Today NCD Alliance released its Activity Report for 2015. During 2015 NCD Alliance drove forward an ambitious programme of work to maintain momentum on NCDs at global, regional and national levels. We celebrated achievements, convened NCD civil society representatives, and set solid foundations for supporting progress on NCD prevention and control in the post-2015 era.
In 2015 NCD Alliance celebrated an advocacy milestone with NCDs recognised as a sustainable development priority.
Thanks to the joint and concerted advocacy of our global network, NCDs were recognised as a priority in the UN 2030 Agenda for Sustainable Development. This was a long-term advocacy goal that NCD Alliance set out to achieve when formed in 2009. It has been a long journey, but in September 2015 it became a reality. This is a milestone that should not be underestimated. It has the potential to transform the NCD response in low- and middle-income countries (LMICs), as well as to unlock new partnerships, capabilities and funding across the sustainable development community. However, the work starts now in ensuring these global commitments are translated into national action and implementation.
In 2015 NCD Alliance changed gears, increasing local capacity strengthening activities to fast-track the response to NCDs
For this reason, 2015 was also the year in which we initiated an important gear change in our strategic focus. In parallel to coordinating global advocacy, we scaled up our efforts to support national and regional action on NCDs, with a particular focus on strengthening civil society’s capacity to demand action, influence the policy environment and monitor progress. This is a hallmark of our new NCDA Strategic Plan 2016-2020. It is our belief that a vibrant and united NCD civil society movement capable of delivering on its three primary roles - advocacy, accountability, and direct provision of NCD services - is a fundamental strategy for fast-tracking progress at national and regional levels.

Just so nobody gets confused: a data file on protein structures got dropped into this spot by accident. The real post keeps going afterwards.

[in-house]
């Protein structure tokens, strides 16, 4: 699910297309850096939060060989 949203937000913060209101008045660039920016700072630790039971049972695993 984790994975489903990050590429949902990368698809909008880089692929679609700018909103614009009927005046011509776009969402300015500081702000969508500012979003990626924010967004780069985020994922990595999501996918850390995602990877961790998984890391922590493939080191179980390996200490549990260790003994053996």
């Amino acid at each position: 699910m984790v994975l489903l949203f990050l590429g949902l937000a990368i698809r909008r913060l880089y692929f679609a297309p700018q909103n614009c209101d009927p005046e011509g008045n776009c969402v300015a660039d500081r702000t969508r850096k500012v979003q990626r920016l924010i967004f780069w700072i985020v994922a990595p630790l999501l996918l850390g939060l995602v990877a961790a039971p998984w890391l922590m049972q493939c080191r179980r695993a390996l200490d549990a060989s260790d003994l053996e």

In 2015 NCD Alliance listened to understand NCD civil society needs, challenges and priorities to better support local action
In the space of 12 months, we organised a series of five regional NCD civil society meetings, conducted a comprehensive analysis of existing national and regional NCD alliances, inspired the creation of over 10 newly forming NCD alliances, and convened the Global NCD Alliance Forum in Sharjah which brought together this unique and growing network for the first time. Through these activities, we have established a wealth of data and analysis on NCD civil society needs, challenges, and priorities, which will inform our civil society capacity development work going forward.
In 2015 NCD Alliance convened global NCD civil society leaders for the first time to facilitate knowledge exchange & capitalise on momentum
A highlight of 2015 was undoubtedly the inaugural Global NCD Alliance Forum on 13-15 November in Sharjah, United Arab Emirates (UAE). It was a privilege to see 200 NCD civil society leaders and over 40 national and regional NCD alliances from around the world come together to share experiences and good practices, build partnerships, and agree advocacy priorities for the new era of sustainable development. There is no doubt the Forum will have a lasting legacy, and the announcement by Her Highness Sheikha Jawaher bint Mohammed Al Qasimi, Wife of the Ruler of Sharjah and Patron of the Forum, that it will be repeated in 2017 is all the more exciting. We are extremely grateful to Her Highness for her leadership and commitment to NCDs.
As always, these achievements are only possible with the steadfast dedication of our global network, our supporters and advisers, our federations, and the NCDA team. The challenge ahead of us remains immense. But together, we are making a difference for people at risk of, or living with NCDs worldwide.
About the Author
Katie Dain is Executive Director of NCD Alliance.
Katie has worked with the NCD Alliance since its founding in 2009; her experience has included organisational and strategic development; global advocacy and policy-making; and programme design and capacity-building in low- and middle-income countries (read more).